A physician from the island of Cyprus posted these telling comments:
I am wheat and gluten free since the end of January, 2013. I suffer from type II diabetes, which was controlled with difficulty and I could not lose weight. I had acid reflux issues day & night, I was snoring every night, I could not sleep on my tummy, I had pain in several joints and I was suffering from diarrhea almost on a daily basis with tummy aches. (Gastroenterologists thought it was stress related.)
After the first long and hard weekend of removing wheat and gluten from my diet (headaches, agitation, arthritic pain), most of these issues resolved: no more acid reflux, no more snoring, no aching. Today, I weigh 10 kg [22 pounds] less and my diabetes is easily controlled. My diarrhea is almost completely resolved. I aim for losing more weight and eliminating the need to take medication.
Yesterday, without thinking twice, I had a piece of meat loaf (contains bread crumbs, found out after consuming) for lunch. As soon as I left the table, my stomach felt like a stone, and I started having acid reflux. A few hours later, stomach was fine, no acid reflux, but I felt like my abdomen was about to explode. Bloating (as if I swallowed a basketball), acute pain, cold sweats. I immediately had to visit the WC [water closet = bathroom], and I did that several times during the night, with diarrhea and a bit of fresh blood.
I consumed wheat accidentally a couple of months ago (a small bite only), but I did not have such a bad reaction. It is clear that as the body is clearing up from all this poison (wheat + gluten), even a small amount can lead to a substantial reaction.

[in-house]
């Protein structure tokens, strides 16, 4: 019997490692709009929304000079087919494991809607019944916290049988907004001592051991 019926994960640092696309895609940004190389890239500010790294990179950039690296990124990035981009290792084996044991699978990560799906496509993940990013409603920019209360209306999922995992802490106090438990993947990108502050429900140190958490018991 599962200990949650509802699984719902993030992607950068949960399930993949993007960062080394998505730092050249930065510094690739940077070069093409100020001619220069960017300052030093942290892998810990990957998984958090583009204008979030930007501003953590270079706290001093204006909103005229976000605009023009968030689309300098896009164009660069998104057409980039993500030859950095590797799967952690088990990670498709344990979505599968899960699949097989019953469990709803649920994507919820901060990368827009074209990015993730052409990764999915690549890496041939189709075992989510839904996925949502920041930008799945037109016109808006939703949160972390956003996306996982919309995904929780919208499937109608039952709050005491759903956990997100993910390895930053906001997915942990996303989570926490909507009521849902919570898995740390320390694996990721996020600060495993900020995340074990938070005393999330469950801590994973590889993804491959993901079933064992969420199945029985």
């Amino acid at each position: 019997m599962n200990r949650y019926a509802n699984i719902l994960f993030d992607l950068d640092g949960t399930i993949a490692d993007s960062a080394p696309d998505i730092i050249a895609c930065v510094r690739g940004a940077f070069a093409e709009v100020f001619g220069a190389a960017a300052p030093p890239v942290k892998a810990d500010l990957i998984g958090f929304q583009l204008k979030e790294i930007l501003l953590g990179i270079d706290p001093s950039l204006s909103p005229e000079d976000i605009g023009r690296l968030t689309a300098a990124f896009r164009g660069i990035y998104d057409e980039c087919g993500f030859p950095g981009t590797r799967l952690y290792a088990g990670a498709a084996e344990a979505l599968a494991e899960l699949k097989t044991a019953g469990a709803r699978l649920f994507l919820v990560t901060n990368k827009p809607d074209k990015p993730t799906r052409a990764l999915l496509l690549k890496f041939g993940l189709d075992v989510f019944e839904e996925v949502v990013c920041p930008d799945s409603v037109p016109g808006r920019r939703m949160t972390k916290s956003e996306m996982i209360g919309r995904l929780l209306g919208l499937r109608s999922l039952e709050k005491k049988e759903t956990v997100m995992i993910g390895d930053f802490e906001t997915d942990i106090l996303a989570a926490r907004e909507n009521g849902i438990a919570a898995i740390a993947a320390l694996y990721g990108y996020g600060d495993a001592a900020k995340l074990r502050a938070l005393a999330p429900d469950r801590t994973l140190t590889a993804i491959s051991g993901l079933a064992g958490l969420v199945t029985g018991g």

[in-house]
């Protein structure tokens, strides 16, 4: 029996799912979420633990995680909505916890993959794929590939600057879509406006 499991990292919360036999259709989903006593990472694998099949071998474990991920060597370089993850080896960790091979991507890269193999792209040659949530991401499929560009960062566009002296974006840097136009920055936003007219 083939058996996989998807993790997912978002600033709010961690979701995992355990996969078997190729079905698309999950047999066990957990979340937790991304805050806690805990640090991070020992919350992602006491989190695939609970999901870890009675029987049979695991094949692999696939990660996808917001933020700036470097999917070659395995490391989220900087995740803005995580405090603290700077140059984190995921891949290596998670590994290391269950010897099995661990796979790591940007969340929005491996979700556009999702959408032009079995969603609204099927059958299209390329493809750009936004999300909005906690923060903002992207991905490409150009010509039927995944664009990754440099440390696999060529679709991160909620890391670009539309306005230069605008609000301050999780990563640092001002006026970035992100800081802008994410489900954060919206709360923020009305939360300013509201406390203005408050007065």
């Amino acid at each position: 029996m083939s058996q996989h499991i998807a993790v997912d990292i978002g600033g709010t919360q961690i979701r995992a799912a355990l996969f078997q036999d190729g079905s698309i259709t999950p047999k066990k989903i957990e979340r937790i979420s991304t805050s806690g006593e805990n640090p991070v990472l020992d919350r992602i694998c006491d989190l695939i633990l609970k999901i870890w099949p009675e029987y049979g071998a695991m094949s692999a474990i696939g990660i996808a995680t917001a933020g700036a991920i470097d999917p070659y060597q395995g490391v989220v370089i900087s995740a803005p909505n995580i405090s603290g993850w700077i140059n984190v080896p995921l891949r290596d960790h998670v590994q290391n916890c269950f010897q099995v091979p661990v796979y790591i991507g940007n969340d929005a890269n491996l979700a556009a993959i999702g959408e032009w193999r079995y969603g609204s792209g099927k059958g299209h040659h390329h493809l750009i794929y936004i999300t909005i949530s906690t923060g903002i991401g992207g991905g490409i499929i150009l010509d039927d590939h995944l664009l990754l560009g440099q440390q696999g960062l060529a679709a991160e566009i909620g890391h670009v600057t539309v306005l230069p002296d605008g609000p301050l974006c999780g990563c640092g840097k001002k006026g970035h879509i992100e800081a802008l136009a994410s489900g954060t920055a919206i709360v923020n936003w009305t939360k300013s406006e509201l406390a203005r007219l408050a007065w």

Thank you Dr Davis for your inspiring work.
Dr Stavros Eleftheriou
Maxillofacial & Oral Surgeon
Facial Cosmetic Surgeon
I pass on Dr. Eleftheriou’s story because 1) he is a physician, and 2) it reflects the worldwide nature of the wheat issue.
Dr. Eleftheriou’s observations are consistent with the widespread adoption of the high-yield semi-dwarf strains of wheat that were developed in Mexico in the mid-20th century by Dr. Norman Borlaug et al. The island of Cyprus is situated in the Eastern Mediterranean, just south of Turkey and north of Egypt. It is a cultural blend of Greek, Turkish, and other influences with a variety of unique dietary practices, but they have not escaped the changes introduced into wheat.
As no questions were ever asked about the suitability of these strains for human consumption, despite the extensive genetic manipulations inflicted on it, it should come as no surprise that, at the very least, we encounter widespread evidence for gastrointestinal intolerance.
Americans, Canadians, Australians, New Zealanders, and people in the U.K. are farther along the curve of wheat-induced obesity and diabetes, but nations like Italy, France, Greece, and Cyprus are catching up, as are Japan and China, especially as American fast food outlets and convenience foods gain a foothold.
Isn’t it ironic that the genetic manipulations imposed on wheat to increase yield and help squash world hunger have instead proven to be among the biggest blunders ever made for worldwide health?